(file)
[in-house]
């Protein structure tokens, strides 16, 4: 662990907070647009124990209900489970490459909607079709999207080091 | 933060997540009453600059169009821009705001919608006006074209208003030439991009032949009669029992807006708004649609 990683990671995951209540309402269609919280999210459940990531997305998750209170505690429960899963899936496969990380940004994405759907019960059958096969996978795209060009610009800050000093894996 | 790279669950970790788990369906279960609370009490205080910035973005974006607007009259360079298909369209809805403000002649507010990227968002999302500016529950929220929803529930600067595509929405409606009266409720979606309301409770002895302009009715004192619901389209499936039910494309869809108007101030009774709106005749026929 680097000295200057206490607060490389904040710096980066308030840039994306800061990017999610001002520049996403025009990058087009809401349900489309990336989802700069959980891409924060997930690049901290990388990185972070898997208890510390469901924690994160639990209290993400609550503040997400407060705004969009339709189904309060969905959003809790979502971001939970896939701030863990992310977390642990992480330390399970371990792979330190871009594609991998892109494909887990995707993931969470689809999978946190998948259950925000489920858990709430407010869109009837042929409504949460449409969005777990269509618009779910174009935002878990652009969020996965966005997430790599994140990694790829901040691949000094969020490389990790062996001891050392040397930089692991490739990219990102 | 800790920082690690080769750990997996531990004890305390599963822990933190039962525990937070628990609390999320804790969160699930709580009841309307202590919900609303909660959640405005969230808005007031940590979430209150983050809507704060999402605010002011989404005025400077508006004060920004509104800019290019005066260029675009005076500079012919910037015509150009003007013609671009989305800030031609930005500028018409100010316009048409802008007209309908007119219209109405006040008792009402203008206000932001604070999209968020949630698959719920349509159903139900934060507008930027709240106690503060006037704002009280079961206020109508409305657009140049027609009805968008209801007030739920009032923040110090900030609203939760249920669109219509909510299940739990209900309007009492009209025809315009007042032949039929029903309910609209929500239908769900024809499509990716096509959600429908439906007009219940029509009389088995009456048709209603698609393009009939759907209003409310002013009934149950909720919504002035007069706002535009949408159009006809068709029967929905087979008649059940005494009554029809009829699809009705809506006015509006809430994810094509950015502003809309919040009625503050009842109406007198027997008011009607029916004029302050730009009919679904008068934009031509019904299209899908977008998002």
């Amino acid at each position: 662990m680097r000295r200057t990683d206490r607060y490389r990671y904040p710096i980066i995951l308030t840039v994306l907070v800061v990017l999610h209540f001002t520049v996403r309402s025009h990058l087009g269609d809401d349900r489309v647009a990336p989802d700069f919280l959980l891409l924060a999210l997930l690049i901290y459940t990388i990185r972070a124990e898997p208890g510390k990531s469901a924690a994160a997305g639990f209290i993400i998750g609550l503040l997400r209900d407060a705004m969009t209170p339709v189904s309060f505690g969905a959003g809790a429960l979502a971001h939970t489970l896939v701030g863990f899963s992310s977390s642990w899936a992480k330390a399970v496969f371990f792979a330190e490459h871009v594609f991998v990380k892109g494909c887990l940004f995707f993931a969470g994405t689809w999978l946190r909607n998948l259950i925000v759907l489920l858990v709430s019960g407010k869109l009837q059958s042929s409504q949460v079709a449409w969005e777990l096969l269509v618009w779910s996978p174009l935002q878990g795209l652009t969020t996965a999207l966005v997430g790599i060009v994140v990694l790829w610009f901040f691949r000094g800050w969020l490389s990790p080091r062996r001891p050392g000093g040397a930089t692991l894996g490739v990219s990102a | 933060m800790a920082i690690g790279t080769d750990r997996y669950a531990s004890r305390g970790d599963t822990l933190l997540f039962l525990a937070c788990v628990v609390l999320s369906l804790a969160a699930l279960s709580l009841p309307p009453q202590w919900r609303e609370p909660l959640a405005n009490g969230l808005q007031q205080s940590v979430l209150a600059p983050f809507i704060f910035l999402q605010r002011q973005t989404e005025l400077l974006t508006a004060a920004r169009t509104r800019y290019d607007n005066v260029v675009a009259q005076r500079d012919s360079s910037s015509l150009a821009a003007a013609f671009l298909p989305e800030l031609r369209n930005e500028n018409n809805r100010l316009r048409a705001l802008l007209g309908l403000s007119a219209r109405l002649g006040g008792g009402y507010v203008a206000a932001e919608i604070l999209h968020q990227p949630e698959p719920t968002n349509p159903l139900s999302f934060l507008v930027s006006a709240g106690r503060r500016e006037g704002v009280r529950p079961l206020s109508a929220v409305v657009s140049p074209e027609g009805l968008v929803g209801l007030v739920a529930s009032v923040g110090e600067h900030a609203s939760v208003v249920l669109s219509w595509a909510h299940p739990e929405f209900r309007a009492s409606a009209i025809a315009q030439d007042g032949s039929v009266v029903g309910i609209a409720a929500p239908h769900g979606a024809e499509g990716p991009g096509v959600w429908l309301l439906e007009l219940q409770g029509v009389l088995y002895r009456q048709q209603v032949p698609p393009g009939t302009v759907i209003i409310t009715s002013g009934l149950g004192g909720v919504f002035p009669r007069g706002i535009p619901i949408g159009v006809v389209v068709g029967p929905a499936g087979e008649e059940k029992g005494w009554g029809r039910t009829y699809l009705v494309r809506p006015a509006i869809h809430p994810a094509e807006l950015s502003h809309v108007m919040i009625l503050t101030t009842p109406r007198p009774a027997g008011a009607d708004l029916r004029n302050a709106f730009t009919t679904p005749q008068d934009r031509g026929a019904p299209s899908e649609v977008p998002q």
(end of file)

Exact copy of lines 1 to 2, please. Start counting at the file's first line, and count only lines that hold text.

[in-house]
């Protein structure tokens, strides 16, 4: 662990907070647009124990209900489970490459909607079709999207080091 | 933060997540009453600059169009821009705001919608006006074209208003030439991009032949009669029992807006708004649609 990683990671995951209540309402269609919280999210459940990531997305998750209170505690429960899963899936496969990380940004994405759907019960059958096969996978795209060009610009800050000093894996 | 790279669950970790788990369906279960609370009490205080910035973005974006607007009259360079298909369209809805403000002649507010990227968002999302500016529950929220929803529930600067595509929405409606009266409720979606309301409770002895302009009715004192619901389209499936039910494309869809108007101030009774709106005749026929 680097000295200057206490607060490389904040710096980066308030840039994306800061990017999610001002520049996403025009990058087009809401349900489309990336989802700069959980891409924060997930690049901290990388990185972070898997208890510390469901924690994160639990209290993400609550503040997400407060705004969009339709189904309060969905959003809790979502971001939970896939701030863990992310977390642990992480330390399970371990792979330190871009594609991998892109494909887990995707993931969470689809999978946190998948259950925000489920858990709430407010869109009837042929409504949460449409969005777990269509618009779910174009935002878990652009969020996965966005997430790599994140990694790829901040691949000094969020490389990790062996001891050392040397930089692991490739990219990102 | 800790920082690690080769750990997996531990004890305390599963822990933190039962525990937070628990609390999320804790969160699930709580009841309307202590919900609303909660959640405005969230808005007031940590979430209150983050809507704060999402605010002011989404005025400077508006004060920004509104800019290019005066260029675009005076500079012919910037015509150009003007013609671009989305800030031609930005500028018409100010316009048409802008007209309908007119219209109405006040008792009402203008206000932001604070999209968020949630698959719920349509159903139900934060507008930027709240106690503060006037704002009280079961206020109508409305657009140049027609009805968008209801007030739920009032923040110090900030609203939760249920669109219509909510299940739990209900309007009492009209025809315009007042032949039929029903309910609209929500239908769900024809499509990716096509959600429908439906007009219940029509009389088995009456048709209603698609393009009939759907209003409310002013009934149950909720919504002035007069706002535009949408159009006809068709029967929905087979008649059940005494009554029809009829699809009705809506006015509006809430994810094509950015502003809309919040009625503050009842109406007198027997008011009607029916004029302050730009009919679904008068934009031509019904299209899908977008998002």